BWW Review: LOWGROUND at Bakehouse Theatre

BWW Review: LOWGROUND at Bakehouse TheatreReviewed by Fiona Talbot-Leigh, Friday 4th May 2018.

The story of Rapunzel remains one of my all-time favourite fairy tales from childhood. Introduced to it from the safety of my mother's lap, I delighted in this intricate tale of darkness and love. How wonderful to be able to revisit it again as an adult in the production of Lowground, a musical retelling of Grimm's fairytale from Tower Productions that is suitable for all the family.

Written and produced by Adelaide songwriter, Casey Thomson, this show has been ten years in the making, and debuted to a nearly sold out season. Lowground is a beautifully presented piece of musical theatre, turning a somewhat dark tale into something quite extraordinary.

Thomson seems to have drawn from Celtic, folk, and medieval influences, as she pulled this classic tale together through story and song, set against a very simple but effective backdrop of a makeshift tower, complete with golden hair and a worn armchair where, it seems, many a tale has been told. It is the central piece, though, that is the most striking. In front of a black curtain stands a stunning sculpture of reclaimed wood, bronze, and steel, aptly named We the People: Dear Hart. This original work of art was made by multi-award-winning sculptor Clancy Warner and this sets off the somewhat stark set, of which the musical ensemble is also a part.

In the far left corner, shrouded in low light, are the musicians, who set the scene upon entry and fill the intimate space with a tease of what is to come. These four musicians: Emma Luker, on violin and cello, Dee Trewartha, on guitar, Shaun Doddy, on percussion, and Kerryn Schofield, who weaves magic on her flute and contrabass flute, are all well-known in Adelaide's classical, folk, and contemporary music scenes, and they complement each other beautifully.

As the light dims, our story begins, as the Imp, played by Jonathon Crouch, crawls out on all fours to enlighten us as to how Rapunzel came to be. His laid-back style of storytelling and song was the perfect introduction to this tale. Thomson brings her original songs to life as the witch, and Kacey Guy Stevenson's theatrical debut as the prince was well received, as his rich vocals brought substance to the lovestruck and forlorn prince, but it was Courtney Robb, as Rapunzel, who was a highlight in the show with her beautiful soulful voice, complete with vulnerable undertones.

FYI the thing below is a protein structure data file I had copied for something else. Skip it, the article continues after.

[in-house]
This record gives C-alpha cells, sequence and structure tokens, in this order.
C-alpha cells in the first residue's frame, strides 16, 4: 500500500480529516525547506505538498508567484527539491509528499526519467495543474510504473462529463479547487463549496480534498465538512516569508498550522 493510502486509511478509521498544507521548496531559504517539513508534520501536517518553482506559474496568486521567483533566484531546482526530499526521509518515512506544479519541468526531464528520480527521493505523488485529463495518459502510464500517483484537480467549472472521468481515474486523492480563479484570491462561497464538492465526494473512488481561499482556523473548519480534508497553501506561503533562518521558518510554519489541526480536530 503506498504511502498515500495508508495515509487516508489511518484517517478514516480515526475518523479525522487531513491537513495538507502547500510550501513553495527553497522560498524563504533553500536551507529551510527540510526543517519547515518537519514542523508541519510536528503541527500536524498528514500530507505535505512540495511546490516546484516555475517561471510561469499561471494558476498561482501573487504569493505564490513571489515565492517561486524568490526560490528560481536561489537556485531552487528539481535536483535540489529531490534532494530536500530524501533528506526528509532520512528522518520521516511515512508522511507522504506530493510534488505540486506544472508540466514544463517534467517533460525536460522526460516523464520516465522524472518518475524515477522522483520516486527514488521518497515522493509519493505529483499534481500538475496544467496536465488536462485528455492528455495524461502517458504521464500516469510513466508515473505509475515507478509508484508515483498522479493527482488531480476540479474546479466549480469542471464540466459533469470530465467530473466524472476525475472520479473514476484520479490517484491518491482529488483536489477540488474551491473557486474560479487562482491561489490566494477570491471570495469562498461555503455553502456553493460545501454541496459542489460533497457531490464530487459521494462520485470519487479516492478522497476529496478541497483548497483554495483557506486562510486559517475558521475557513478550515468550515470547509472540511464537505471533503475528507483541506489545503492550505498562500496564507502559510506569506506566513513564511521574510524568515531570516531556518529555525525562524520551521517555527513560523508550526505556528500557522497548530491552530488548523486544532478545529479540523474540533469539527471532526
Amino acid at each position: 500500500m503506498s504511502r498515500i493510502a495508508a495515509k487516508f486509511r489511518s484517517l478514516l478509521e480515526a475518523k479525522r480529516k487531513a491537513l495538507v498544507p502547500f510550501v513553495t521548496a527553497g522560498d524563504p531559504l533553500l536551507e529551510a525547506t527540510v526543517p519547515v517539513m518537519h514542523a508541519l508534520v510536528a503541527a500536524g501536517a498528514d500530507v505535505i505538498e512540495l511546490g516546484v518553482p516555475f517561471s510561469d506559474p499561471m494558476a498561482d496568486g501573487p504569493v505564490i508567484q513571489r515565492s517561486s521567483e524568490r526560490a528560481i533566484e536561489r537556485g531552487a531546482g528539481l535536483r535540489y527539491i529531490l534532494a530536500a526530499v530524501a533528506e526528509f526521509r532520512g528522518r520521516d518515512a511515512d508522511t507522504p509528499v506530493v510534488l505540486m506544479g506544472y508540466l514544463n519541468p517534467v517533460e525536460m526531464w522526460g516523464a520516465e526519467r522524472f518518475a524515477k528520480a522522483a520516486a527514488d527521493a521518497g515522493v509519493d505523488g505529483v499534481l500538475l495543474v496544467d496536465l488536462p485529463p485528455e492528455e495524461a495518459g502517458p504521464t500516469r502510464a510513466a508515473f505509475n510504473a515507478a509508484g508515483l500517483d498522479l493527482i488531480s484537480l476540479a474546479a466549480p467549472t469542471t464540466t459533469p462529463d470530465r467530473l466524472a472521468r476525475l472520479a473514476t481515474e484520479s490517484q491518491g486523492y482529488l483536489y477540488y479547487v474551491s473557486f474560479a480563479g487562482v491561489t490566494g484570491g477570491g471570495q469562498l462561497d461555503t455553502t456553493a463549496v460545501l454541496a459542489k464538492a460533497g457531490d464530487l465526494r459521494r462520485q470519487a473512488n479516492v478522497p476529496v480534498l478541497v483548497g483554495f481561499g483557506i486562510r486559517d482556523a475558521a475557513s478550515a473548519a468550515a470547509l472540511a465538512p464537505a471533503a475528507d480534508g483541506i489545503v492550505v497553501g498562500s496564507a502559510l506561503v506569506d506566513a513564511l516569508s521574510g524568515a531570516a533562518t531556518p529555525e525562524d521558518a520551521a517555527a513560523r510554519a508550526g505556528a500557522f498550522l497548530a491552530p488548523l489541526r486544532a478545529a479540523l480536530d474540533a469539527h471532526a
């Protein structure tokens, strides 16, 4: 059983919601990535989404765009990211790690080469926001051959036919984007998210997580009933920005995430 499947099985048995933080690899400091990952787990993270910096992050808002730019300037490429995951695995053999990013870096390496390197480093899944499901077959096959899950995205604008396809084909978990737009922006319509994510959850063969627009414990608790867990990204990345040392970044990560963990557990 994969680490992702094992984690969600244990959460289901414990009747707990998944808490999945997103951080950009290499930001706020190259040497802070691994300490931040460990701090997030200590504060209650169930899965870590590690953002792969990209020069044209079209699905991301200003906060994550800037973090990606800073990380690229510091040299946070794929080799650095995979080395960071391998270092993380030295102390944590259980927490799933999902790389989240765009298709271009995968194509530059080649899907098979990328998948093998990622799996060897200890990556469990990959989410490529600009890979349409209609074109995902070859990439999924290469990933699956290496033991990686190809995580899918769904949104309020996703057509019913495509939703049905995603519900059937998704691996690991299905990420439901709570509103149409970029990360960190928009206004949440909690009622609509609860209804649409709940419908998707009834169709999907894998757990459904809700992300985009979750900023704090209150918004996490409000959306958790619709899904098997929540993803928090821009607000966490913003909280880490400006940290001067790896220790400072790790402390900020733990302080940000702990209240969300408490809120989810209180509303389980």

Thomson has succeeded in producing a very different form of musical theatre. Her original music scores are well crafted, quite haunting, and surreal. She takes the audience along with each character on a well thought out and somewhat spellbinding journey, made all the more delightful with Bianka Kennedy's costuming and the already mentioned set design.

Kennedy's costuming captured each character perfectly, from skull adorned shoulder pads on the witch, to Rapunzel's very clever hoop skirt, reminiscent of a cage. Together with great lighting from Stephen Dean and an exceptional mix of sound from Noni Espinosa, it all makes for a very entertaining hour.

Thomson has proved herself an adept songwriter. The musical arrangements of the songs are just beautiful and this exciting new work from her was simply a joy to sit back and witness. Let's hope Adelaide doesn't have to wait another ten years for the next one.



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